Beyond the Center-Periphery Dichotomy

Lake Valencia as an Urban Research Project

Rodrigo Guerra (MAUD’17)

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Evolution of Lake Valencia, water consumption, and effects of sea level rise

 

Image Credit/ Bibliography

Trasvase de agua desde el Lago de Valencia, Venezuela | EJAtlas. (2016, May 8) Retrieved from https://ejatlas.org/conflict/el-trasvase-de-las-aguas-del-lago-de-valencia

Cities are differentiated from their hinterlands by their density and access to work, services, products, entertainment, and personal development opportunities. In Venezuela, cities like Caracas are understood through a center versus periphery relationship that privileges cities over the rest of the country. 

This disproportionate distribution of resources can be defined as uneven development. This is important, because a development plan for Venezuela that focuses only on the main cities will tend to exacerbate the center-periphery divide, unless the forms of territorial, economic, and social relationships are re-imagined.

The UN Economic Commission for Latin America and the Caribbean (CEPAL) has many studies that link urban and economic decentralization with higher levels of national development.That is why myself, Karen Mata (MAUD’18), and a group of students from the Simon Bolivar University are starting a research project on Lake Valencia, the second largest water body in Venezuela, to try to better understand the relationship between the city, environmental considerations, and economic activities.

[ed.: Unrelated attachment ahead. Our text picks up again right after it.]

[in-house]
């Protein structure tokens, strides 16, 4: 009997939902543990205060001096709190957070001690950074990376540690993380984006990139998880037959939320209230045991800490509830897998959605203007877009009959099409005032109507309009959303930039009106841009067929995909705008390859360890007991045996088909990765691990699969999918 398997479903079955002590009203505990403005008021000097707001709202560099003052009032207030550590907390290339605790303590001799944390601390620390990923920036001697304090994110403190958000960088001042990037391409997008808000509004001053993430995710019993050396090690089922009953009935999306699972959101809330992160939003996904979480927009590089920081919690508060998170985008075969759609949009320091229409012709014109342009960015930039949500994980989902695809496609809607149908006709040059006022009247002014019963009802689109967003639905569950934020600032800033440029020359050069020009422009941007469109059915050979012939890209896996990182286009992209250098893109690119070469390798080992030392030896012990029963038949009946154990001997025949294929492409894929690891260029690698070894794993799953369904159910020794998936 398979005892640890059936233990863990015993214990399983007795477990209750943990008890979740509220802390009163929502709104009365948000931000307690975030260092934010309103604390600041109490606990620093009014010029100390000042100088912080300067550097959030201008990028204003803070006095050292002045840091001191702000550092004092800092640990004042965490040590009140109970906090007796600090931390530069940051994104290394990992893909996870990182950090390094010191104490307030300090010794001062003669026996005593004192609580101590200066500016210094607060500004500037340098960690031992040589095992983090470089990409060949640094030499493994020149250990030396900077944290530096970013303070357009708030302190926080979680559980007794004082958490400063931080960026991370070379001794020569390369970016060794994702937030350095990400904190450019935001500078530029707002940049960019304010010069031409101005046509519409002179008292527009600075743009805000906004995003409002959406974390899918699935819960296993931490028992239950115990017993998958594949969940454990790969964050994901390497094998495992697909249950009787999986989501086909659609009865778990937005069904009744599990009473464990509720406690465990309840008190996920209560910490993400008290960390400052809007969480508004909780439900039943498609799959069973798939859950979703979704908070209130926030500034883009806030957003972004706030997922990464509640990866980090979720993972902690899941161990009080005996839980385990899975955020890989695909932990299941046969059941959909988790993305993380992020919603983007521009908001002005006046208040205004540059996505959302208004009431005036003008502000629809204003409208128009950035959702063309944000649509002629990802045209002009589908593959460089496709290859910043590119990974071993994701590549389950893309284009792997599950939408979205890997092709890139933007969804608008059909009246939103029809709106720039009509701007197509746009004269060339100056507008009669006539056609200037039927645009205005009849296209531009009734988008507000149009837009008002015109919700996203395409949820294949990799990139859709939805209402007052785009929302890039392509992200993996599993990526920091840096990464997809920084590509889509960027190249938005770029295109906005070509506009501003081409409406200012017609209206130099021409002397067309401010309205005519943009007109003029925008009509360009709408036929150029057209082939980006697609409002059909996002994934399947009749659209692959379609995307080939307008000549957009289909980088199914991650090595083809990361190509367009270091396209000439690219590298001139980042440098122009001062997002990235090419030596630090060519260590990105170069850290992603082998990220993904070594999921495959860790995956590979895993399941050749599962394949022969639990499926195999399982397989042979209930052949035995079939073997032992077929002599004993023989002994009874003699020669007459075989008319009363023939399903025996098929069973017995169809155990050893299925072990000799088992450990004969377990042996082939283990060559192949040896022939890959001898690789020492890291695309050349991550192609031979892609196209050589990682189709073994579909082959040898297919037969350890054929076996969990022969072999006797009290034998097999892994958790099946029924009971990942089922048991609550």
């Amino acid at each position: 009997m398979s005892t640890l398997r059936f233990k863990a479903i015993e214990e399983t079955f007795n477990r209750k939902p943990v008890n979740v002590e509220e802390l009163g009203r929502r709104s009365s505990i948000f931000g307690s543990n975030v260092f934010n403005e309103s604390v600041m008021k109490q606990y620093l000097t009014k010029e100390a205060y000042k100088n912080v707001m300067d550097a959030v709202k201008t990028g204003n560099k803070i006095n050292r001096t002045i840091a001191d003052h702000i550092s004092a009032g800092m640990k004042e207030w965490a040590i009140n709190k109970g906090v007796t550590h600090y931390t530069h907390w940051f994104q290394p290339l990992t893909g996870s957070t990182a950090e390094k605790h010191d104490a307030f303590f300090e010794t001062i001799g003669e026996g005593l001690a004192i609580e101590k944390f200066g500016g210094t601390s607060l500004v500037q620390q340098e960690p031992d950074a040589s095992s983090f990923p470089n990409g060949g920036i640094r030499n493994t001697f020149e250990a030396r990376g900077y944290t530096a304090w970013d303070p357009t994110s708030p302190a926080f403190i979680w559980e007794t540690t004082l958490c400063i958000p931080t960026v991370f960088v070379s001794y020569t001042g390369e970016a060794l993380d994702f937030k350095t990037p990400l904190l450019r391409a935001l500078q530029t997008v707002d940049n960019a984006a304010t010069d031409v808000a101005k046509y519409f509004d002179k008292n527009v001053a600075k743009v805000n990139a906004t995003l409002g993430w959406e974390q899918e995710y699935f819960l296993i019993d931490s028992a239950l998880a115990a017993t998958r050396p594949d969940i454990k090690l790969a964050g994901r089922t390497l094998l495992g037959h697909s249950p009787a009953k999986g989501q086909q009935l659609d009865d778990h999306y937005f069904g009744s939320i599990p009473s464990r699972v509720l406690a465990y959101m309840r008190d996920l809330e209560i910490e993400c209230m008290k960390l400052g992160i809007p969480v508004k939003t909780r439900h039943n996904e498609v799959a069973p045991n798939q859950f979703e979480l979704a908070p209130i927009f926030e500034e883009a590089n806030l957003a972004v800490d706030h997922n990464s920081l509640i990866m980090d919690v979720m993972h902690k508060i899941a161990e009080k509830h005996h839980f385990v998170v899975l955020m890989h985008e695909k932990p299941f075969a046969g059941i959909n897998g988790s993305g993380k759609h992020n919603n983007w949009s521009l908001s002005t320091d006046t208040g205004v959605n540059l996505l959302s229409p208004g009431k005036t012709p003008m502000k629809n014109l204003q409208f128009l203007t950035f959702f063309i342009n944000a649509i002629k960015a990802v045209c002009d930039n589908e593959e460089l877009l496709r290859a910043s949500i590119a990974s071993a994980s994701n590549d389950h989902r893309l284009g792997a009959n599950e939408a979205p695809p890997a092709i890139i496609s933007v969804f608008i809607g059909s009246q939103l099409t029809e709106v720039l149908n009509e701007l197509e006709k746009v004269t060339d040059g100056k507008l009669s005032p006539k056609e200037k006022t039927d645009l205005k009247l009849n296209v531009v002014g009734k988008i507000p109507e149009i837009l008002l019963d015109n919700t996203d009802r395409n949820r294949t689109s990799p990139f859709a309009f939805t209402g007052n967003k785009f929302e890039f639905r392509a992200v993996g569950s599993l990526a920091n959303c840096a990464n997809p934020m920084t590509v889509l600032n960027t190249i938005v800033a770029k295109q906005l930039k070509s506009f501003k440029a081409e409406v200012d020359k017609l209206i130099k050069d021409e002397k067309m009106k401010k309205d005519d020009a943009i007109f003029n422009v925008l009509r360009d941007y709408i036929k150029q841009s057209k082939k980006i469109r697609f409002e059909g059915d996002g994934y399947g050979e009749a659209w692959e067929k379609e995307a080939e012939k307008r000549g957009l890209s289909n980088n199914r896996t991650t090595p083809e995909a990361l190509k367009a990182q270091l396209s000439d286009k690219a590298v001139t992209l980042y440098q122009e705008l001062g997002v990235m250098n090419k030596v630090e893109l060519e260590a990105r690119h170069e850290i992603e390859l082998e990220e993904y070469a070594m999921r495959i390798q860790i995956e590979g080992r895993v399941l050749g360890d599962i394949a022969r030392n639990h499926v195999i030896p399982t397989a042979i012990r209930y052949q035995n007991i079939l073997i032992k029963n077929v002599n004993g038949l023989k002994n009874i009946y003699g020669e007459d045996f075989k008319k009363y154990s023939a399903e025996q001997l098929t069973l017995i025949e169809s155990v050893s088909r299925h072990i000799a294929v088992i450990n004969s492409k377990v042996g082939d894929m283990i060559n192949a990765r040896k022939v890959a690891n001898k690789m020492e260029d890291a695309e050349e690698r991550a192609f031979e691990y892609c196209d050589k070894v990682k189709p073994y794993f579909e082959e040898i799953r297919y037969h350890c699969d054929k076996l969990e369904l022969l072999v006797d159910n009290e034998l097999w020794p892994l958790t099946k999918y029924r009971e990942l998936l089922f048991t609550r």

After the expropriation of more than 24,000 acres of Sugar Cane fields and its later abandonment by the government, Lake Valencia has been expanding and encroaching on surrounding working-class neighborhoods, endangering many industrial and institutional activities located at its borders over the last decade. Moreover, high levels of pollution in the lake as a consequence of receiving industrial and city waste waters, the expansion is not only compromising the safety of the nearby residents but also the regional water system. .

To face this problem means to break the urban-rural cliché and re-imagine the system of relationships between different scales of populated centers, between agricultural and industrial activities, and between urban and environmental vulnerability.

The economic limitations that Venezuela will face during its reconstruction will inevitably limit the type of infrastructure that can be implemented. Nevertheless, it is  imperative that projects confront more than one issue at a time, integrating management of natural resources with economic productivity, housing, and public space.

It will be fundamental to focus urban projects in promoting economic and social development, while building the infrastructure and services needed to face the urban and environmental challenges that we will are experiencing. This will only be possible if we manage to cultivate the technical, economic, social, and institutional capacities at a local scale. By transforming the highly centralized governance model in Venezuela, we could enable new forms of institutional collaboration across the territory.  

 

This text was written for one of the modules of the session Taller Ciudad Venezuela (Venezuela City Workshop) about the urban situation in Venezuela for an event organized by Venezuelan undergraduate students called Plan País (Country Plan) held in Boston University on March 30th and 31st. The session was moderated by Ignacio Cardona (DDes 19), with Andreina Seijas (DDes 20) as note taker. This is the first time that a session about the role of cities in the reconstruction Venezuela was introduced. It is an event that has taken place for more than eight years where groups of undergraduate students meet to study the future of the country.